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Student-athlete success top priority

Story by Dominic Johnson
Photo by Luke Nankivell


On May 30, 2006, Sandy Hatfield Clubb became the first woman in the state of Iowa to become an athletic director at the Division I level, and she has led the Drake Bulldogs ever since. But Hatfield Clubb, who grew up in Bethesda, Md., hadn’t always envisioned a career in athletic administration.

Hatfield Clubb’s mother passed her swimming background on to her daughter. Having swum in high school until the age of 16, Hatfield Clubb’s love of the sport resurfaced in college at the University of Texas–El Paso. There, she took the sport up again while fulfilling a physical education requirement and soon joined the school’s masters team.

After Hatfield Clubb earned her undergraduate degree in business administration from UTEP, she started working full-time at the pool on campus. While doing so, the graduate program in education offered her a position as a research and teaching assistant while paying for her graduate degree. She also started teaching classes in weight training, aerobics and, of course, swimming. It was during her time in El Paso that the idea of becoming an athletic director first surfaced for Hatfield Clubb.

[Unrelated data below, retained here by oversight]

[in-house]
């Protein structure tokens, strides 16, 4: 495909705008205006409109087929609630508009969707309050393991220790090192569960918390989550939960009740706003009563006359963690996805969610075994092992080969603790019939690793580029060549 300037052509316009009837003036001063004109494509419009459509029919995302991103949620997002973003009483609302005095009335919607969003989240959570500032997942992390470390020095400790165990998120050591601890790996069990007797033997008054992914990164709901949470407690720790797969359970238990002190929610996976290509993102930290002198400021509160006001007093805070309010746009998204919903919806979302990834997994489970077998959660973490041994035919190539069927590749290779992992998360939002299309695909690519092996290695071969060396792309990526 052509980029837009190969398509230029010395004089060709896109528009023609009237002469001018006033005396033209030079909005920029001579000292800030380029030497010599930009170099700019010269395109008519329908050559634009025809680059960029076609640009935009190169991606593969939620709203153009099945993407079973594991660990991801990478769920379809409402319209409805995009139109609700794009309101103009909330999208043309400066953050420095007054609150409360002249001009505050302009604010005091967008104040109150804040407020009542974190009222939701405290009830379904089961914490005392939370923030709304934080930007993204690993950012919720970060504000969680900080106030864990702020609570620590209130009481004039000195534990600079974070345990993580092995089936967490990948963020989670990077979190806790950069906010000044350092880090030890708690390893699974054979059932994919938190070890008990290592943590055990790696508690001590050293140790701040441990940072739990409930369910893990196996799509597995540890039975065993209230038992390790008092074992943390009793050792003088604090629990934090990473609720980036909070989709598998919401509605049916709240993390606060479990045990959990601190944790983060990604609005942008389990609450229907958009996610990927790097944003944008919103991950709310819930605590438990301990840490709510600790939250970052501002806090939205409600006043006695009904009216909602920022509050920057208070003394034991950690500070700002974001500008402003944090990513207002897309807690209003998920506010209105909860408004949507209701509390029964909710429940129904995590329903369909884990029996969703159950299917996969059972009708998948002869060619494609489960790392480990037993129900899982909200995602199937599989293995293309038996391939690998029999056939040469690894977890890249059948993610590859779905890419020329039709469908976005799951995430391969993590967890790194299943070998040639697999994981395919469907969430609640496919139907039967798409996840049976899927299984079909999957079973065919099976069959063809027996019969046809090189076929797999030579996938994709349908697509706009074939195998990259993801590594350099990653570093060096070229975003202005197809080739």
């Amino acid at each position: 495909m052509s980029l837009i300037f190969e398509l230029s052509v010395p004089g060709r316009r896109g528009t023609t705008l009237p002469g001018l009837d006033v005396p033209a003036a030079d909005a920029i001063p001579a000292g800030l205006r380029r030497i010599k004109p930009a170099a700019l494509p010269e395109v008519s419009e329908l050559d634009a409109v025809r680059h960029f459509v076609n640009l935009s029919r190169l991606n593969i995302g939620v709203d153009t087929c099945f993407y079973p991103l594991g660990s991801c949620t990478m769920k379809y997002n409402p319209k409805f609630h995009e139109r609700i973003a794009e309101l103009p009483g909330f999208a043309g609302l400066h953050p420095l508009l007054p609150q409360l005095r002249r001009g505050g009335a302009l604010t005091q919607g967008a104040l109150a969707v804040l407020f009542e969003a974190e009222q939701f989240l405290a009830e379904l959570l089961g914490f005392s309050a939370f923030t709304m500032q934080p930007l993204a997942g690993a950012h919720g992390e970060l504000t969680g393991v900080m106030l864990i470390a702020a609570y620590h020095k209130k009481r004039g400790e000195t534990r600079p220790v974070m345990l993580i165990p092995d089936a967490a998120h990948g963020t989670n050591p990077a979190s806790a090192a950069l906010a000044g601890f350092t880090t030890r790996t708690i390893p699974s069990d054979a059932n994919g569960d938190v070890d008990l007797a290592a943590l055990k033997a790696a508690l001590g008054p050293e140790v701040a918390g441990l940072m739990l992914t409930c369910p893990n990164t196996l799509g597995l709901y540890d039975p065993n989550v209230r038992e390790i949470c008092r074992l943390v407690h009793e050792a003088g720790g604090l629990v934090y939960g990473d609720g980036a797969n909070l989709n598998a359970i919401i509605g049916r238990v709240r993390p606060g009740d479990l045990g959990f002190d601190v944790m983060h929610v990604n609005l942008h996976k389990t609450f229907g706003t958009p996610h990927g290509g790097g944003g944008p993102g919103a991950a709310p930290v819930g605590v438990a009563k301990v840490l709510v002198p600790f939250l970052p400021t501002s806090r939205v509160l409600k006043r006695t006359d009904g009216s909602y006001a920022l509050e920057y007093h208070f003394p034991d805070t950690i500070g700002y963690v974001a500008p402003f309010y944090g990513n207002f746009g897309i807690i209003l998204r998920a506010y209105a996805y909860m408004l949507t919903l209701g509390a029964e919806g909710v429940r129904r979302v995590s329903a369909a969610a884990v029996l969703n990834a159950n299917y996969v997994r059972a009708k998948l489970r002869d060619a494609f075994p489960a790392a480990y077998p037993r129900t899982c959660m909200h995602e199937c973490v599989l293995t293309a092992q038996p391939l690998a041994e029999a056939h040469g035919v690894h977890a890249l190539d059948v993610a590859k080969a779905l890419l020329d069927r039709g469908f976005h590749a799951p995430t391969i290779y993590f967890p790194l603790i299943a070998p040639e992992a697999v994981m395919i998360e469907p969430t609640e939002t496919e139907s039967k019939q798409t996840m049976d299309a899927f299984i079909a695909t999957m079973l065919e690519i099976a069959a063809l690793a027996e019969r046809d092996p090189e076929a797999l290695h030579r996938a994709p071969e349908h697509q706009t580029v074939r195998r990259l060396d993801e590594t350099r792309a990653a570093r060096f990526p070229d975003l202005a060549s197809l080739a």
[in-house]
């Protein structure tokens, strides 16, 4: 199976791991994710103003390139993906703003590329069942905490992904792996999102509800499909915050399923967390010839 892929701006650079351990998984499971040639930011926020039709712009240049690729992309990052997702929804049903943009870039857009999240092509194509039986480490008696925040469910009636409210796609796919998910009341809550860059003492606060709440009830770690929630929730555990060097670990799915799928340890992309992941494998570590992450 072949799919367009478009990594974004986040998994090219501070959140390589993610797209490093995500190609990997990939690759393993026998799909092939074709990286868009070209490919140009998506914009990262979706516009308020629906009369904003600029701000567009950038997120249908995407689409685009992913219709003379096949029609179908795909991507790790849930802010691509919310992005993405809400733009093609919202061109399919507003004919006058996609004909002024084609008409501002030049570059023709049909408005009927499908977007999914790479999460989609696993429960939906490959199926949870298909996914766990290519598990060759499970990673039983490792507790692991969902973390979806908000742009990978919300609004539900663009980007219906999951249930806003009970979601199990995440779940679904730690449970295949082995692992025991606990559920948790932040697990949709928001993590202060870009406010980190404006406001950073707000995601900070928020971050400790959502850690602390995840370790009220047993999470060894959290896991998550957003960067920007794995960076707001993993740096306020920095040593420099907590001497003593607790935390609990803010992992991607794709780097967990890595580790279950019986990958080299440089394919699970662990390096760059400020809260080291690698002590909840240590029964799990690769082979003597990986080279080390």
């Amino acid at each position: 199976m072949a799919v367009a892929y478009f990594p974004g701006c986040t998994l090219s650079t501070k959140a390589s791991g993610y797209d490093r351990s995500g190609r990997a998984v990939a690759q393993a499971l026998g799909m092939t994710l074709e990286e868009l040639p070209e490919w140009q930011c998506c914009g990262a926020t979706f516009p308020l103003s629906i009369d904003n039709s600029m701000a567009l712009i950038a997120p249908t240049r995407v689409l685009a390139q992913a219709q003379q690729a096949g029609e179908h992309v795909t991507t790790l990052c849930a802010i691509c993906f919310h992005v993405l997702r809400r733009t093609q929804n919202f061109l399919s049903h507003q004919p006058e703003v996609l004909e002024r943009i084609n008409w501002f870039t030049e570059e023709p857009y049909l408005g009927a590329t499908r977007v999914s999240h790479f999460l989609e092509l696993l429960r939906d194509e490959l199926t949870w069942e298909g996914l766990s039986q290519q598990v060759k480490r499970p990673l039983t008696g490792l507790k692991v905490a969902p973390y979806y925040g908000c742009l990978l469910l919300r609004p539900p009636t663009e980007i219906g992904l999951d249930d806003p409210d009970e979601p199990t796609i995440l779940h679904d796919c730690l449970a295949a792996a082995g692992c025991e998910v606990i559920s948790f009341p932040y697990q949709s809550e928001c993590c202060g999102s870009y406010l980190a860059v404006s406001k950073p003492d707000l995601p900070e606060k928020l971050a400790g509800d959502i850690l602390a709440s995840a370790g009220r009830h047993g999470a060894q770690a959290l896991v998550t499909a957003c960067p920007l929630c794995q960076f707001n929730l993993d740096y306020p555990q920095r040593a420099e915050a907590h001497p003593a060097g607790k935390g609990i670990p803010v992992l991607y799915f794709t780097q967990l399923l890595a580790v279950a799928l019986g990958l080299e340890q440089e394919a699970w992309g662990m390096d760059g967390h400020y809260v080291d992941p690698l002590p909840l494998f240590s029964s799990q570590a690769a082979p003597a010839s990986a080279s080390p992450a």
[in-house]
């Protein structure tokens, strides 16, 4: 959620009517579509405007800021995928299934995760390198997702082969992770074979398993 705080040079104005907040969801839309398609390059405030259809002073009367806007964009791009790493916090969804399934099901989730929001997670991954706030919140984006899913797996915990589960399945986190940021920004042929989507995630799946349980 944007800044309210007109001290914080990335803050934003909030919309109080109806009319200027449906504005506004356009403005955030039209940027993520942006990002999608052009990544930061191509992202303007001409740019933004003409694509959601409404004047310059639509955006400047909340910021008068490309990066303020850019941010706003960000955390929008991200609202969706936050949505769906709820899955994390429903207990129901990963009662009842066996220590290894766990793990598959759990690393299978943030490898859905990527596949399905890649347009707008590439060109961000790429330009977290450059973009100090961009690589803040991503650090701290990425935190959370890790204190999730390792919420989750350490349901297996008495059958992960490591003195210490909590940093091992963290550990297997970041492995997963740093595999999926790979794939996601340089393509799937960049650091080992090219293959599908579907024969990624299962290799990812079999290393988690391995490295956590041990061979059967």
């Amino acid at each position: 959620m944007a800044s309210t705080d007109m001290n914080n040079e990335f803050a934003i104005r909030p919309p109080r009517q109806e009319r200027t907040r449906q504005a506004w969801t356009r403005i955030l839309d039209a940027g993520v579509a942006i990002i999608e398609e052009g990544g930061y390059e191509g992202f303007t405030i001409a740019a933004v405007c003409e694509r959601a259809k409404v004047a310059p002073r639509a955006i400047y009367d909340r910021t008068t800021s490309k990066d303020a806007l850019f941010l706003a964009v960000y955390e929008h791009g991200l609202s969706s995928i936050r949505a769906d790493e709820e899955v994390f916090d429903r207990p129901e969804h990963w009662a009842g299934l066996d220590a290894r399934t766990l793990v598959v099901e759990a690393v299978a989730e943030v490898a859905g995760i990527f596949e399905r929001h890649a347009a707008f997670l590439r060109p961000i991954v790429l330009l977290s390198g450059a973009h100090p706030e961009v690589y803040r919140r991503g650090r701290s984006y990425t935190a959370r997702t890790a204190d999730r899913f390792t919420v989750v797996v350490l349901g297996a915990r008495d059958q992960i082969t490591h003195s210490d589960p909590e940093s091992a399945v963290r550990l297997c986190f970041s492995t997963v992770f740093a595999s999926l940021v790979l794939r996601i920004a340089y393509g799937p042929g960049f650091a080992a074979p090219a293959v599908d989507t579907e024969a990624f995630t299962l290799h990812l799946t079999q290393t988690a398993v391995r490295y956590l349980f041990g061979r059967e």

“While I was in graduate school, I had a professor who started the first-ever athletic administration graduate program at the University of Ohio, and I took an athletics administration class from him,” Hatfield Clubb said. “I had never even thought about athletic administration before that, but he got me interested, planted a seed, if you will, that it could be a career. With my background in business administration, I thought that might be a good idea.”

After earning her graduate degree, Hatfield Clubb became an assistant aquatics coach for Washington and Lee University, a Division III school in Lexington, Va. After less than a year in Virginia, Hatfield Clubb traveled to Tempe, Ariz., where she had accepted a management intern position with Arizona State Athletics. The position was a two-year management training program where each intern spent time in every area of the department to gain exposure to every aspect of athletics administration.

In her second year, Hatfield Clubb chose to specialize in stadium management, as the Sun Devils hosted numerous national tournaments at that time, including the first and second rounds of the NCAA men’s basketball championships.

After completing her tenure as a management intern, Hatfield Clubb was hired on as an assistant to the athletic director in 1992. Four years later, she became assistant director of athletics for student and administrative services. In 1998, she then became associate director of athletics, and finally, in 2002, she was promoted to senior associate director of athletics.

In 2006, Drake University called.

Dave Blank, Hatfield Clubb’s predecessor, had announced that he was leaving his position as Drake’s director of athletics to become the director of athletics for Elon University in Elon, N.C. When Drake’s search consultant first called, Hatfield Clubb wasn’t sold.